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Waiting in Light

A Letter from Ryan and Alethia, serving with the Iranian Presbyterian Church in Berlin

Advent 2019

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Dear friends,

Advent is officially here, and we are always excited to welcome this time of year, especially as it is so well marked here in Germany. During the darkest time of year when the dimly daylit hours are few, all the extra festive lights and candles are very welcome. So is the anticipation that goes along with Advent. We are waiting for Christmas, to celebrate the one who we consider the eternal light of the world.

It has been a busy few months here with many different events, so that each month has felt like its own period of time, not just a month in a series of months, but its own time disconnected from the rest, as we focused on what was at hand. In October we spent ten days with other colleagues and staff members from PC(USA) as we met together for the Europe and Middle East Regional Gathering. This was a helpful time of meeting face to face, sharing ideas and experiences, and discussing together how we can continue to build our individual and collective work in a way that strengthens rather than separates. For us, the time together was ultimately encouraging.

November was a time for redeveloping some of the classes at the church, for supporting a family during their court appointment, and for experiencing a very special culinary excursion at the invitation of friends. Weekly classes are being held using the book, What is Christianity: Beliefs and Practices of Christians by William Miller. Led by a very active member of the church who is also pursuing theological studies, this group is digging deeper into a discussion of beliefs and practices within Christianity. Ryan is there to support the group facilitator, but it is encouraging to see how the group is developing their own rhythm and cultivating discussion.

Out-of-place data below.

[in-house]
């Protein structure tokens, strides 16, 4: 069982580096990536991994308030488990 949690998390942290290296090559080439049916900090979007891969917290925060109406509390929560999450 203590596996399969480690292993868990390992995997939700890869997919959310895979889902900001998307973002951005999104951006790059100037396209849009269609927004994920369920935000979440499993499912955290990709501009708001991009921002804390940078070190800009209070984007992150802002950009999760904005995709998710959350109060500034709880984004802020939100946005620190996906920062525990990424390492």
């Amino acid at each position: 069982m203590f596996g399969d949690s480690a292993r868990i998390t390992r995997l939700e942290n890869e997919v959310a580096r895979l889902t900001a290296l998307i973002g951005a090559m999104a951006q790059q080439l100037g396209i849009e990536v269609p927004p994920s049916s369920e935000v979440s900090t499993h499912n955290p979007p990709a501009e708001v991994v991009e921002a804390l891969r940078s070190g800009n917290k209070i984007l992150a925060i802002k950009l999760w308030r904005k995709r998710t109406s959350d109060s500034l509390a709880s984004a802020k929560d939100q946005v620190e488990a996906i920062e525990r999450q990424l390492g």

A family at church, who we have gotten to know over the last couple of years, had their court appointment. We both went to sit with them while they waited and took turns speaking to the judge. We were not the only ones with them; another friend from church came to support them too. Our presence was perhaps more important in the waiting room rather than in the courtroom. Waiting while someone else is tasked with deciding the direction your life will take is nothing less than agonizing, and perhaps terrifying. This couple was able to appear in court without their children so at least their daughters could go about their normal school day, but the parents were required to sit with the judge, lawyer, and immigration authority representative one at a time for about two hours each. There are no windows in the waiting room or courtroom, so one is under the impression that time is standing still, and the rest of the world is shut out. Upon emerging from the building, it seemed strange that the rest of the city had carried on with the day, and that the winter sun was already setting. This family and others are still waiting for an answer and a decision to be made on their behalf, to know whether here is where they will call home, or if they must continue their search. Please pray for all people who are still waiting for official immigration status, or who are held in limbo, or who are still searching for where they can build their life again, or for those who are forced to contemplate the need to leave their home in search of another. For all these people we pray for peace and protection.